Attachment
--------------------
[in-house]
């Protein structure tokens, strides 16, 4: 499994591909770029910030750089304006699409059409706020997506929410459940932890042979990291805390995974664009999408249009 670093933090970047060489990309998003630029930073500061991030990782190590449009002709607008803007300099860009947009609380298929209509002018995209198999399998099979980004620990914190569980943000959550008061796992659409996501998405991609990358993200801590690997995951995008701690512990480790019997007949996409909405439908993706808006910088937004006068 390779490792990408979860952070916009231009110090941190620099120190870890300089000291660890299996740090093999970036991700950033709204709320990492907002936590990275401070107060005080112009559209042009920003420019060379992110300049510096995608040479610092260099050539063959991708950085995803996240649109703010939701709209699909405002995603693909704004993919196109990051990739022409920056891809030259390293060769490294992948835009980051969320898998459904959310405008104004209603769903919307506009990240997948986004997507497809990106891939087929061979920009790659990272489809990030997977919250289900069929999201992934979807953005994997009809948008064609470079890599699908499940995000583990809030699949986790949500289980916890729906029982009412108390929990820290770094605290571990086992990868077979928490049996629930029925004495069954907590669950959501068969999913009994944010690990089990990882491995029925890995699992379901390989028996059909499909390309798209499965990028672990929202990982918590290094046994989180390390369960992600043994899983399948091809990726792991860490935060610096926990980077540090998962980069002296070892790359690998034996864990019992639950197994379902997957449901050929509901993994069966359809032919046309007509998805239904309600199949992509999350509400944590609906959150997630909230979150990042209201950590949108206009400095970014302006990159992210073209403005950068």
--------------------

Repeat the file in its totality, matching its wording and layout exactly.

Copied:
[in-house]
């Protein structure tokens, strides 16, 4: 499994591909770029910030750089304006699409059409706020997506929410459940932890042979990291805390995974664009999408249009 670093933090970047060489990309998003630029930073500061991030990782190590449009002709607008803007300099860009947009609380298929209509002018995209198999399998099979980004620990914190569980943000959550008061796992659409996501998405991609990358993200801590690997995951995008701690512990480790019997007949996409909405439908993706808006910088937004006068 390779490792990408979860952070916009231009110090941190620099120190870890300089000291660890299996740090093999970036991700950033709204709320990492907002936590990275401070107060005080112009559209042009920003420019060379992110300049510096995608040479610092260099050539063959991708950085995803996240649109703010939701709209699909405002995603693909704004993919196109990051990739022409920056891809030259390293060769490294992948835009980051969320898998459904959310405008104004209603769903919307506009990240997948986004997507497809990106891939087929061979920009790659990272489809990030997977919250289900069929999201992934979807953005994997009809948008064609470079890599699908499940995000583990809030699949986790949500289980916890729906029982009412108390929990820290770094605290571990086992990868077979928490049996629930029925004495069954907590669950959501068969999913009994944010690990089990990882491995029925890995699992379901390989028996059909499909390309798209499965990028672990929202990982918590290094046994989180390390369960992600043994899983399948091809990726792991860490935060610096926990980077540090998962980069002296070892790359690998034996864990019992639950197994379902997957449901050929509901993994069966359809032919046309007509998805239904309600199949992509999350509400944590609906959150997630909230979150990042209201950590949108206009400095970014302006990159992210073209403005950068």